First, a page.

The iPhone and iPad maker is pushing into the business market, putting pressure on those hardware and software companies that have long relied on corporate clients for profits.
"Apple is moving into the enterprise in a dramatic way, mostly with iPhones and iPads. It's not dominating in computers yet, but it's certainly growing," said Ted Schadler, a Forrester analyst.
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The tech giant is doing everything from lowering the cost of its devices and giving away its software for free to ramping up security features to woo enterprise customers. And its efforts are working, analysts say.
In fact, Apple has already expanded its presence in businesses significantly in recent years. In North America, 18 percent of employees said they use an Apple device for work, according to Forrester data. Just a few years ago, that number was more in the 3 percent range, Schadler said.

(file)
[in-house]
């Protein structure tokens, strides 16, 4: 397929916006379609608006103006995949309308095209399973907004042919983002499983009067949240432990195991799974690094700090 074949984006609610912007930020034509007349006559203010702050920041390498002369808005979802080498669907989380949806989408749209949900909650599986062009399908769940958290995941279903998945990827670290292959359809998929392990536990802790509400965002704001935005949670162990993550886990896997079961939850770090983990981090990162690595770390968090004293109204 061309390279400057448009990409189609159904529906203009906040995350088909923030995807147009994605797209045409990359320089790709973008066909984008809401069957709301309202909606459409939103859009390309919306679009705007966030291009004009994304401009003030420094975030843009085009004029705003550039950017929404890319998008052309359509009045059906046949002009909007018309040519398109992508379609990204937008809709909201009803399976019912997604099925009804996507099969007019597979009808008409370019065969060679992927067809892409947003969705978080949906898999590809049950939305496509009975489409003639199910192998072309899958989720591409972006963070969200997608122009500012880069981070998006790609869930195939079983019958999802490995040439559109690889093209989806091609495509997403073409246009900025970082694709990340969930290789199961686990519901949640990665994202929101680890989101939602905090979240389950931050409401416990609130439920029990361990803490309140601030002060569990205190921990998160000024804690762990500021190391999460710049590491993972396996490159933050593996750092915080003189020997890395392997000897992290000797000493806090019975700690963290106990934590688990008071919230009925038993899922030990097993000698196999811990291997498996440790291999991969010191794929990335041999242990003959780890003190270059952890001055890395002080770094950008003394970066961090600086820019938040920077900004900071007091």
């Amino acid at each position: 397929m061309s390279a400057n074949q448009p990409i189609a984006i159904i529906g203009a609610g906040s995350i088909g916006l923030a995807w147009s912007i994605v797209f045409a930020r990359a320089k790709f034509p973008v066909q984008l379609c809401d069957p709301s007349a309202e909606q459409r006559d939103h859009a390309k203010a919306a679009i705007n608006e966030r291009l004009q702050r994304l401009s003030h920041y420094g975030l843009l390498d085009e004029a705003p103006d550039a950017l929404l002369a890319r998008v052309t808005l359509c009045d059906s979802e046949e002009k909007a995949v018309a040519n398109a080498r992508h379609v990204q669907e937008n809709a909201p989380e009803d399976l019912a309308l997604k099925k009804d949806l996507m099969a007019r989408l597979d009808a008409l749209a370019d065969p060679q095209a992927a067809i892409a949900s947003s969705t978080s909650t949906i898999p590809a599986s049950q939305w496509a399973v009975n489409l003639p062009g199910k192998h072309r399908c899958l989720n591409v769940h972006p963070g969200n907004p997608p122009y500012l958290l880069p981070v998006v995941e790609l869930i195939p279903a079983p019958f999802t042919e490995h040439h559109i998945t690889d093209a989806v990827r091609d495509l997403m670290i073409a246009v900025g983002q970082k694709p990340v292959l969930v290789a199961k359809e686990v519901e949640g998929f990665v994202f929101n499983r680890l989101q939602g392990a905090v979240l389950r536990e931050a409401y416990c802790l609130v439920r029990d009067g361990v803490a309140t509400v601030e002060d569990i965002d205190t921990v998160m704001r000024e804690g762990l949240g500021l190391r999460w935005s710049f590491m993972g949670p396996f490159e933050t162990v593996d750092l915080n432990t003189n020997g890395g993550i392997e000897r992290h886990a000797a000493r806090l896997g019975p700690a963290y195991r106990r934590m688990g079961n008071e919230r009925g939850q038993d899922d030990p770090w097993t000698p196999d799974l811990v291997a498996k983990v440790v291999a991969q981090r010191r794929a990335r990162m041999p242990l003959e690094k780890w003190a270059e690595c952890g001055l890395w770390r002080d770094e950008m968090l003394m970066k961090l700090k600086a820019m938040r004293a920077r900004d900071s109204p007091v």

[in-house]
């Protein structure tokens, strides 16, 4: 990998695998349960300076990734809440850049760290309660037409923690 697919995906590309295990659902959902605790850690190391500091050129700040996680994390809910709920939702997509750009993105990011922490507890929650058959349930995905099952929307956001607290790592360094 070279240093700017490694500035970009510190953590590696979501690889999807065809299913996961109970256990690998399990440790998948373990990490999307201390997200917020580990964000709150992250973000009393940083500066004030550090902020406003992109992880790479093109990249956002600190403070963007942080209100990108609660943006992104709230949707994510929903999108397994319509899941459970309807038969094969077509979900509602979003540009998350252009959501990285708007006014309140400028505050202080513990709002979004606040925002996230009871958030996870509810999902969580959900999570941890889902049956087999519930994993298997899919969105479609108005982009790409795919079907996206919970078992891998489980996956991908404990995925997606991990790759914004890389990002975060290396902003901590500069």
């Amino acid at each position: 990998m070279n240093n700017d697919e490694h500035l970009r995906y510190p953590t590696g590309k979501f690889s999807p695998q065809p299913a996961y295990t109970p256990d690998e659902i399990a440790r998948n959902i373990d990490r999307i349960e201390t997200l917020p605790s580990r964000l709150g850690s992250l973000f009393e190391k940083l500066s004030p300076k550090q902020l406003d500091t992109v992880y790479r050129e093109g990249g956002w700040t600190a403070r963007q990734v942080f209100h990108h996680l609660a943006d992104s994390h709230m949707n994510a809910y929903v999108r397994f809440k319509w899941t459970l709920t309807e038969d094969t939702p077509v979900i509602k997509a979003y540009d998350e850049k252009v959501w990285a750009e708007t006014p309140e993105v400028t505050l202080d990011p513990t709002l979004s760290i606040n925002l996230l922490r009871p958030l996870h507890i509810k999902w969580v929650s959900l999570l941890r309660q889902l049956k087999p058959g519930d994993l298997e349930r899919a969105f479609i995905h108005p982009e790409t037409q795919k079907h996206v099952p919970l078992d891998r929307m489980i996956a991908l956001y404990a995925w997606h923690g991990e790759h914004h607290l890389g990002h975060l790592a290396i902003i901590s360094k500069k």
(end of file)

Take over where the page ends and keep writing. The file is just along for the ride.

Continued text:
The biggest force driving Apple into the workforce is simply because consumers want it there.
"It is the pull of the consumer, or the employee, who is helping Apple grow traction, both in mobile and in laptops," said Trip Chowdhry, an analyst at Global Equities Research. "Apple products are fundamentally built for ease and it has a user-centric interface. Microsoft does not. Employees feel more productive using Apple products, forcing IT managers to bring it in."
While consumer adoption no doubt got Apple's foot in the enterprise door, the company now appears to be trying to expand its business clients in a more proactive manner.